This October an exhibition titled “Lords of the Rhodopean Skies” is taking place at the Regional History Museum of the town of Kardzhali in southern Bulgaria. The aim of the exhibition is to reconnect people with nature by presenting the wild beauty and diversity of the Rhodope Mountains rewilding area.
The exhibition was officially opened on October 6 by the LIFE Vultures team, local officials and museum director Daniela Kodjamanova. The photographic section of the exhibition, displayed in a park attached to the museum, will be open to visitors until October 29.
Kardzhali’s Regional History Museum, an impressive building, is an architectural monument of national importance dating back to 1930. Museum visitors will therefore be able to enjoy both the rich natural and historical heritage of the area.
“We can’t imagine a better place for this exhibition,” said Daniela Kodjamanova at the opening event. “Here, in this museum, there is always a connection between activities that take place in the field and our presentations of the natural and cultural heritage of the Eastern Rhodopes.”
A special highlight of the exhibition is the photography of local griffon and black vultures. The Rhodope Mountains are a stronghold for the only indigenous population of griffon vultures in Bulgaria, and for the only population of black vultures on the whole Balkan peninsula.
Exhibition visitors will also be able to view pictures of breathtaking landscapes, rare mammals, birds and reptiles and beautiful flowers, and learn more about the European bison and tarpans (a wild horse), which are making an impressive comeback in the area.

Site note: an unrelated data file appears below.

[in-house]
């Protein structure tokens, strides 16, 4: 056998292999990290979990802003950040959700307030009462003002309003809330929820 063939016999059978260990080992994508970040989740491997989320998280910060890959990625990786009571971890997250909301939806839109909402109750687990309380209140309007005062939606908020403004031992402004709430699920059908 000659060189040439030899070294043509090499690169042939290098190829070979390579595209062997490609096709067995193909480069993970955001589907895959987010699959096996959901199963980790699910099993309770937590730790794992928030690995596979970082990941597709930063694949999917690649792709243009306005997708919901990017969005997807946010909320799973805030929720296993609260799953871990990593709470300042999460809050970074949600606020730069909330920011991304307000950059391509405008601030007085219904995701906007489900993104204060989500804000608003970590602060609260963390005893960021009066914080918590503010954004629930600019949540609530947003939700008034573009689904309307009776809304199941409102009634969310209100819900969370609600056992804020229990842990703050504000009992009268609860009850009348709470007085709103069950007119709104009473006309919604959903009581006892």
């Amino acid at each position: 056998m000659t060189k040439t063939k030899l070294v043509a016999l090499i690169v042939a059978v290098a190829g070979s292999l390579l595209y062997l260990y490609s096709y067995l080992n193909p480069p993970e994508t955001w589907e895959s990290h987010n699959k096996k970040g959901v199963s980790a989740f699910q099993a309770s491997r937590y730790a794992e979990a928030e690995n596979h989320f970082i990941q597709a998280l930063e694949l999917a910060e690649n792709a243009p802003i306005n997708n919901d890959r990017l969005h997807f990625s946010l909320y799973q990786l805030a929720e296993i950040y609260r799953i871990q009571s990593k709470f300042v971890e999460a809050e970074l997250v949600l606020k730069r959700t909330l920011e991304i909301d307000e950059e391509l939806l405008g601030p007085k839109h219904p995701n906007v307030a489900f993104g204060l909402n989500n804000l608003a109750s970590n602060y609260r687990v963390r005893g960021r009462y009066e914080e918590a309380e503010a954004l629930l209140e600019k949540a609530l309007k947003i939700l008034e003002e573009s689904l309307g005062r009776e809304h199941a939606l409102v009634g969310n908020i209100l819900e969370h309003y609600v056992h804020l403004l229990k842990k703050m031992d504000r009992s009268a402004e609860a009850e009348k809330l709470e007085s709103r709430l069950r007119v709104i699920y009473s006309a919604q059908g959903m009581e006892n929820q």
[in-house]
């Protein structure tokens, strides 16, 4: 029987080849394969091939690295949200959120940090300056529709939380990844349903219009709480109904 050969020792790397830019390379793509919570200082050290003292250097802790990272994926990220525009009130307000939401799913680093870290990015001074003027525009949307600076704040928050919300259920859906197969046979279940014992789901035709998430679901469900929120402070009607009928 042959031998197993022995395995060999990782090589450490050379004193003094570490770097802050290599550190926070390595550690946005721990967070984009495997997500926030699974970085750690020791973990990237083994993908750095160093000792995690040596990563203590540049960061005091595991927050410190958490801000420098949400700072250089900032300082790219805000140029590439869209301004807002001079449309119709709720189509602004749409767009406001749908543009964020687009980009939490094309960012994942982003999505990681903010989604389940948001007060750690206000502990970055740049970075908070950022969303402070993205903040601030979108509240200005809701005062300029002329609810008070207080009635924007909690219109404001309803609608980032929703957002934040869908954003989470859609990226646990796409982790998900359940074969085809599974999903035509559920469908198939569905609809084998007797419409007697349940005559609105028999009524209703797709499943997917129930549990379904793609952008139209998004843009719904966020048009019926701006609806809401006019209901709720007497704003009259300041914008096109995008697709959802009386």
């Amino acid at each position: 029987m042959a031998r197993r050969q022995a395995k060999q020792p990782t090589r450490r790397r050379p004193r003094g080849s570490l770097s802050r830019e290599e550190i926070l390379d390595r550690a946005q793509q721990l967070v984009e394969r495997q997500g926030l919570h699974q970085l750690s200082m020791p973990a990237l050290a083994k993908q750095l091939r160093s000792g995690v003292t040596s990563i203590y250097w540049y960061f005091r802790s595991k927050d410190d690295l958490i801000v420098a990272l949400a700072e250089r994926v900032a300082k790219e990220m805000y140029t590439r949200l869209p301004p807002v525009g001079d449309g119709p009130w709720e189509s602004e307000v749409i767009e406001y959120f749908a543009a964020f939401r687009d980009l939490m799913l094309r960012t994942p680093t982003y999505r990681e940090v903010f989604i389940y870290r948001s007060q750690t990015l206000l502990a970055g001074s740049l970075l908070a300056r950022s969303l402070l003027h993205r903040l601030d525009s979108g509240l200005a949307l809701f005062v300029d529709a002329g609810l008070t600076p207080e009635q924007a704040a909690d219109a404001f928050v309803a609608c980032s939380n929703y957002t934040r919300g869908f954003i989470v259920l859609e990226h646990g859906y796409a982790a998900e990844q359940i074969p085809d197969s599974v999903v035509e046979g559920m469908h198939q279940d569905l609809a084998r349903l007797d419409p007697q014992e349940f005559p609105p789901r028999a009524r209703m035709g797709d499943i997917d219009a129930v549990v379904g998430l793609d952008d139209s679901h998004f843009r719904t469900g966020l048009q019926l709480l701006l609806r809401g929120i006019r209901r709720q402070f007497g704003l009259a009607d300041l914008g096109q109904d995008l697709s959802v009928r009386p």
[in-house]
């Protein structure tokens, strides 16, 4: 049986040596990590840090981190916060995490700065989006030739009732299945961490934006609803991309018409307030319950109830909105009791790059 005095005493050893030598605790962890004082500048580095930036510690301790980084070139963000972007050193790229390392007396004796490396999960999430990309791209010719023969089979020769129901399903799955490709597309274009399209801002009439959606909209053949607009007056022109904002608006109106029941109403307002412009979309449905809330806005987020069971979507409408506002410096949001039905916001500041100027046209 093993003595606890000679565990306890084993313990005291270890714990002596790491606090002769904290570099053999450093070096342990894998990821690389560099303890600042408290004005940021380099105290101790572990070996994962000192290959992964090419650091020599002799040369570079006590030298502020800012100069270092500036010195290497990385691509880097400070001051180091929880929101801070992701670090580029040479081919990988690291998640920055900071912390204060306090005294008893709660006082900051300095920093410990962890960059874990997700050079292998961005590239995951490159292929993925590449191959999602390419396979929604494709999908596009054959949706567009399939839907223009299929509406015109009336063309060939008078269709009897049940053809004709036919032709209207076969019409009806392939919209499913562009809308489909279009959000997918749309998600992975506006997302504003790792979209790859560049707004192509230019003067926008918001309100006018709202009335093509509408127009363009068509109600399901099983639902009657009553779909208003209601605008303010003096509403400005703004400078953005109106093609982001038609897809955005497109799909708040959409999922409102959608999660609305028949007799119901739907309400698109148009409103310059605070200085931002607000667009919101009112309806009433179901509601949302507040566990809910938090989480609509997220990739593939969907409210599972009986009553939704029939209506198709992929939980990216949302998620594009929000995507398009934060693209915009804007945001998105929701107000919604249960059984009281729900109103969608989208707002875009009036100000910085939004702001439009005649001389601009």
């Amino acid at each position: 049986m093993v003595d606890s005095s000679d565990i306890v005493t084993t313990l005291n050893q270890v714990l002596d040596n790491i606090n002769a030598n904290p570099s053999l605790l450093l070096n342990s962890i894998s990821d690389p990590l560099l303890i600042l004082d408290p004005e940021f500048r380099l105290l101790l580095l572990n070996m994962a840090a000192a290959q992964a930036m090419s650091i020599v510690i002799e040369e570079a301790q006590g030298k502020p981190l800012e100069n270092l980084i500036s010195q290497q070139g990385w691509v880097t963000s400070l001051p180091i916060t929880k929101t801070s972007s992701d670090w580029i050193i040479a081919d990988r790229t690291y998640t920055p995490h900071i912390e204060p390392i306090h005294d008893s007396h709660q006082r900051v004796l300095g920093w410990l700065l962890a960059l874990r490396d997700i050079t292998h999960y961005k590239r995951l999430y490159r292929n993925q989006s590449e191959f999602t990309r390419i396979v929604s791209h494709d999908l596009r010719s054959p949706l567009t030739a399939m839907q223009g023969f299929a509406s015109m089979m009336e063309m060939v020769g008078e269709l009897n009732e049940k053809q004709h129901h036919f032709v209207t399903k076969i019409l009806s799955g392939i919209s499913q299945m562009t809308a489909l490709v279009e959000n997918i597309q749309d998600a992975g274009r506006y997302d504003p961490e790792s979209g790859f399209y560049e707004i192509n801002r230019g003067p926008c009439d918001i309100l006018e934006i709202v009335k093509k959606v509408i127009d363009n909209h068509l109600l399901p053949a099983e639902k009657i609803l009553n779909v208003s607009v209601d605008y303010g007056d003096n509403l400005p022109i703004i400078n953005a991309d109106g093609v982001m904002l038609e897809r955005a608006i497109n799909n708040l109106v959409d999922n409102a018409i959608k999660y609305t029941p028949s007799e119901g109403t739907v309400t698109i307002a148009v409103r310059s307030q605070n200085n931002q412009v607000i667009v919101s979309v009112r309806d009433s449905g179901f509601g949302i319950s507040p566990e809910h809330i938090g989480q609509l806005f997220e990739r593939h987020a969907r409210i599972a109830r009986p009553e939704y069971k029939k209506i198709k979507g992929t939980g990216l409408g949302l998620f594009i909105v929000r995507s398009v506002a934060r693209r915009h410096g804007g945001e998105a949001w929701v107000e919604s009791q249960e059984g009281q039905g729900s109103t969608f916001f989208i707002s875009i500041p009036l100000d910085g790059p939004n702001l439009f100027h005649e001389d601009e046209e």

“The photography on display is simply awe-inspiring,” said Kardzhali deputy mayor Vesselina Tihomirova. “I am sure of the exhibition’s success, and have complete confidence that visitors will appreciate the drama and magnificence of Rhodopean nature.”
“Through this exhibition and the lenses of some of the best European and Bulgarian wildlife photographers, we are bringing the beautiful landscapes of the Rhodopes and their wonderful flora and fauna into the backyard of this town,” added Hristo Hristov of the Rewilding Rhodopes team.
Hristo invited the guests at the opening to share their experience with friends and acquaintances to ensure more people visit and enjoy the exhibition.
“With this exhibition we also want to celebrate European Bird Watching Day, which took place on the last weekend in September,” said Hristov during the opening ceremony. He reminded everyone that the Rhodope Mountains are one of the most ornithologically diverse places in Europe, with over 270 species of birds – nearly 70% of the total number of birds found in Bulgaria.
Their location at the crossroads of Europe and Asia, the influence of the nearby Mediterranean, and a relatively sparse human population combine to make the Rhodope Mountains a favourite haunt of numerous birds, including many migratory species, which are the main focus of European Bird Watching Days. During the autumn months millions of birds began migrating from Europe to the places where they overwinter in Africa.
The opening event was followed by a small party, with guests able to enjoy the exhibition’s stunning imagery with a glass of wine or cocktail in hand. This is the second exhibition of the LIFE Vultures project – the first was held in Sofia in May, where it was also received with great interest and acclaim.